The 9 Most Instagram-able Food Sites In Tokyo

What we've learned: there is no better opportunity to capture Instagram-worthy images, than when you’re exploring a new city. When we travel we point our lens in the direction of the very best food, design, and landscape possible and our Spring holiday to Tokyo was no different. 

Visiting Tokyo is what we imagine it's like to explore a new planet. At first, it might seem like any other sprawling metropolis, but soon enough the city demands you “look closer" and, to us, that mini mantra sums up the city. Tokyo reveals itself to you in layers: some subtle, some graceful, others gauche. No doubt, it would take 100 lifetimes to see everything that Tokyo has to offer. Thankfully, we have compiled the very best, Instagram-and-experience-worthy places so you can take your picture and like it too.   

The ultimate concept-shop

Spend a sleepy, sunny afternoon at this nearly-hidden concept shop in Shibuya. Half restaurant and half florist, the space itself is an Instagrammer’s dream. But add to that a feeling like you’re having dinner in someone’s home where that someone knows a thing-or-two about gorgeous gardening and finessing French-inspired, seasonal plates. The setting makes it with Ikebana-style florals floating on farm tables while the meticulous chef and discerning bartender create hand-crafted tonics and your meal, all in the open air.

Eatrip + Little Shop of Flowers,〒150-0001 Shibuya-ku, Jingūmae, 6 Chome−31  

Afternoon tea in the clouds

For a special treat and an unforgettable view, arrange afternoon tea on the 38th floor at Mandarin Oriental in Ginza.  Tea sandwiches, sweets, and scones adorn a triple-tiered tower that looks fab from any angle. Tea service runs from noon until 5:30 PM, and, if you arrange for a later reservation, you might just find yourself transitioning from tea to bubbles while you watch the sun set over the Imperial Palace.

Mandarin Oriental, 2 Chome-1 Nihonbashimuromachi, Chūō-ku, 103-0022

A little LA in Daikanyama

It might seem strange to seek out a western concept while in Tokyo, but we've learned that when the West moves East, the Japanese find a way to leave their mark. That’s why Fred Segal’s deserves a spot on this list —  in the emerging neighborhood of Daikanyama, it has gems like counters lined with green-tea doughnuts, a food truck pouring malty draught, and the chicest local clientele. All that adds up to endless photo-opps — no filter required.

Fred Segal Daikanyama, 13 Daikanyama-cho Shibuya-ku

The Canal Shops of Nakameguro

Rent a bicycle and escape the frenetic energy of the city-center for the canals of Nakameguro. And, if it’s in April, you’ll find the trees along the canals bursting with cotton-candy cherry blossoms. The area is picturesque and for more than just the landscaping. Quirky boutiques, coffee stands, and bakeries line the street, and you could spend hours weaving in and out of storefronts peeking at the expertly curated merchandise.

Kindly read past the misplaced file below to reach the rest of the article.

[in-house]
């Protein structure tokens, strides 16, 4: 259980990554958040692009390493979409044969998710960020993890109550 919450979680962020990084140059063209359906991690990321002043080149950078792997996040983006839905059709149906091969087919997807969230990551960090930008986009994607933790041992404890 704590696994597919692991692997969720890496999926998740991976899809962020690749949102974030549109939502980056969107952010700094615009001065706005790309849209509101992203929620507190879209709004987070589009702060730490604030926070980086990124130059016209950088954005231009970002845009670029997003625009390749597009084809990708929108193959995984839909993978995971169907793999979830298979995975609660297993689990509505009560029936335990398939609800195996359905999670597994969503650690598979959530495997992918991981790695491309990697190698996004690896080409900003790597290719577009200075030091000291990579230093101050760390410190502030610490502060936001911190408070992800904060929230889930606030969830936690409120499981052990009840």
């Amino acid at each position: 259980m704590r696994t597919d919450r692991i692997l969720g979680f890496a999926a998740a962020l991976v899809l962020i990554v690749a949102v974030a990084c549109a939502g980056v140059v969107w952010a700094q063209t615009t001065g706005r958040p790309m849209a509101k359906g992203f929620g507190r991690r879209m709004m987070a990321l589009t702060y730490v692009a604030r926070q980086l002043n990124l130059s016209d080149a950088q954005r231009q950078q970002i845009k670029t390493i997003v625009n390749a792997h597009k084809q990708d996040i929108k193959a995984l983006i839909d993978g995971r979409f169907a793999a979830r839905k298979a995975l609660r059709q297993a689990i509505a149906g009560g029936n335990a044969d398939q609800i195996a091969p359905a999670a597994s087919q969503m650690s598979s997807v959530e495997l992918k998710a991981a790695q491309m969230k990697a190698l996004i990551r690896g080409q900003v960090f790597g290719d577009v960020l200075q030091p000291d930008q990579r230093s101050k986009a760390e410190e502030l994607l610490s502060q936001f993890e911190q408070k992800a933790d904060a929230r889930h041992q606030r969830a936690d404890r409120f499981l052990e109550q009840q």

Nakameguro, Meguro River

Omotesando Koffee

Somewhere in between the Rockabillies in Yoyogi Park and falling in love with Shibuya, we snuck in this thimble-sized coffee den tucked under the shade of an amber-flecked Japanese Maple. The barista serves up sublime iced coffee and a selection of cubed cannelés in a 60-year-old, traditional Japanese house. Suffice it to say every precious detail demands a snap.

Omotesando Koffee,〒150-0001 Shibuya, 神宮前4丁目15−3

Tea Time Up High

Bill Murray and Scarlett Johansson cult-classic Lost In Translation made the Park Hyatt Tokyo into a pilgrimage for film buffs. But for our Suntory Time, we opted for a high ball of Japanese whiskey at the brand new Andaz in Toranomon Hills. Modern and over-the-top, this skyscraper is now the tallest building in Tokyo, and absolutely breathtaking. As Tokyo prepares for the 2020 Olympics, this property is a peek at what's to come in this neighborhood over the next few years.

Andaz Hotel Tokyo, 1-23-4 Toranomon, Minato, 105-0001

Gift Giving and Gourmet Lunch

It’s no surprise that the Japanese know their rice and no place in Tokyo exemplifies this more than the Akomeya Rice Shop in Ginza. Apart from being a gourmet shop, they also have a restaurant that serves a more traditional Japanese set menu and daily special. The presentation of lunch alone is exquisite, spread out before you amongst a baker’s dozen of tiny, precious bowls and after lunch you can complete all your gift-giving in the shop upstairs.

Akomeya Rice Shop, 2-2-6 Ginza, Chyuo-ku

Thimble-Sized Whiskey Bar

Bar Gen Yamamoto is the name of the establishment, proprietor, and sole artisan and the owner, Gen, has created an experience that is uniquely Tokyo. If you can manage to find the hidden location, you’ll discover a dimly-lit cocktail bar with no more than 6 seats. The quiet of the space makes the mood reverential, which is fitting as you’ll regard the bartender pure awe as he thoughtfully prepares cocktails with local, seasonal ingredients.  

Bar Gen Yamamoto, 〒106-0045, Minato 麻布十番1-6-4 アニバーサリービル 1F

The Essential Fish Market

No food-lover's trip to Tokyo would be complete without stopping by the world’s largest fish market, Tsukiji. Although they have restricted the public admittance to the famed, early-morning tuna auctions, it’s still worth the journey to experience. The fact that nearly every piece of fish you’ve ever consumed has probably been through this very place is quite awesome. Go before your jet-lag wears off and snag sushi breakfast before the line gets too long at Sushi-Dai. Oh, and everything is cramped here, so leave your selfie-stick at home.

Tsukiji Fish Market, 5 Chome-2-1 Tsukiji, Chuo, 104-0045

More on Salt & Wind

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P.P.S. Hitting the road soon? Show us how you travel in good taste by sharing your adventures on Instagram with the #swsociety hashtag!

Opening photo by Javier Pardina; all other photos by Hayley